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From: E. Gladyshev (egladysh_at_[hidden])
Date: 2003-11-04 04:10:38

--- David Abrahams <dave_at_[hidden]> wrote:

> > It catches all exceptions, so there is nothing safe
> > after that. I might be missing something but
> > I think that it is creates a very bad impression
> > that after you put catch(...), it is safe
> > to use the object.
> Show me any C++ code you think is safe, and I will show you that your
> claim of safety relies on all the same conditions.

I think that the following code is much safer.
The first precondition is that you have to know what
exceptions a "correct" implementation of a class
can possibly generate. Let's assume that
that the correct method, my_type::f() can generate
only one exception, out_of_memory and my_type
provides basic guarantees.

Then the safer code is

my_type *p = new my_type
catch( out_of_memory ) //it is safe to use 'p'
  delete p;
catch( ... ) //nothing is safe, don't use 'p'
  exit(); //or throw; or while(1) {} just try to stop the execution here by any means

> > To fix the above code you need list all
> > known exception types before catch(...).
> Why do you think so?

See the above, when you do catch(...), you are cathing
all exception including the one that can be caused
by incorrect program.

> > In catch(...), you just better do nothing.
> Nothing *is* done "in catch(...)"

I think you know what I meant. You cannot use the object after catch(...)
as in your example.

> > template <class X>
> > void print_random_sequence()
> > {
> > std::vector<X> v(10); // A vector of 10 items
> > try {
> > // Provides only the basic guarantee
> > v.insert( v.begin(), X() );
> > }
> > catch( out_of_memory ) {}// ignore any exceptions above
> > catch( bad_mood ) {} // ignore any exceptions above
> > catch(...)
> > { //nothing is safe, run!
> > }
> > // print the vector's contents
> > std::cout "(" << v.size() << ") ";
> > std::copy( v.begin(), v.end(),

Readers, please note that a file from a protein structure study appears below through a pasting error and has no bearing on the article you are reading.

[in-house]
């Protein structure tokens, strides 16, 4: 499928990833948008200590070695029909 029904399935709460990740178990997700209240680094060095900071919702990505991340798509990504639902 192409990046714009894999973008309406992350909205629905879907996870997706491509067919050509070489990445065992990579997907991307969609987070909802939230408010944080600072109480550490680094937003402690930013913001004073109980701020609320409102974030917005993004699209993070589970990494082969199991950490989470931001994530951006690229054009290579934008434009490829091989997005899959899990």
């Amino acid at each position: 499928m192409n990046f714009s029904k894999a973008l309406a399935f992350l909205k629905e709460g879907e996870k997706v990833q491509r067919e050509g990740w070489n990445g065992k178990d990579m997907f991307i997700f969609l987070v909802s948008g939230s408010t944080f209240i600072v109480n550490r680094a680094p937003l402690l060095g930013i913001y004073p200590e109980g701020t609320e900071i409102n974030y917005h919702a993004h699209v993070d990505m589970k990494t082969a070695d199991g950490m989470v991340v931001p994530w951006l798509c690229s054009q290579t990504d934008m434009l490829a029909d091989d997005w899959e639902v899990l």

> > std::ostream_iterator<X>( std::cout, " " ) );
> > }
> That does exactly the same thing as my version. Maybe you should
> check out Herb Sutter's "[More] Exceptional C++" books. They discuss
> many of these issues in a tutorial fashion.

Sorry, I meant
         { //nothing is safe, run!
           return; //throw; exit()
The bottom line is that you cannot use 'v' anymore.

> I can think of lots of comebacks for that one,

Sorry, I was just kidding (it is not the first missle joke on this thread). :)

> but instead let me
> suggest that you make a good, careful study of the issues and consider
> the full context of my article before you decide you know how to
> handle exceptions more safely than the rest of us.

What do you mean by "rest of us"?

Thanks to this thread, I think that I can define
safer exception handling techniques for myself.

1. If your method breaks an invariant internally and calls
   an outside method, make sure that you know all exceptions that
   a correct implementation of the outside method can generate.
   Catch the know exceptions *explicitly* and restore invariants.
   See the next item on what to do in catch(...)

2. If you call a method f() that provides basic guarantees,
   make sure to *explicitly* catch all exceptions that correct
   f() can possibly generate. It is possibly safe to continue
   the execution after a know exception.
   In the catch(...) block, assume that nothing is safe,
   use h/w interlocks or other system means to stop
   the execution immediately.

This is what I would do to keep the missle in place. :)


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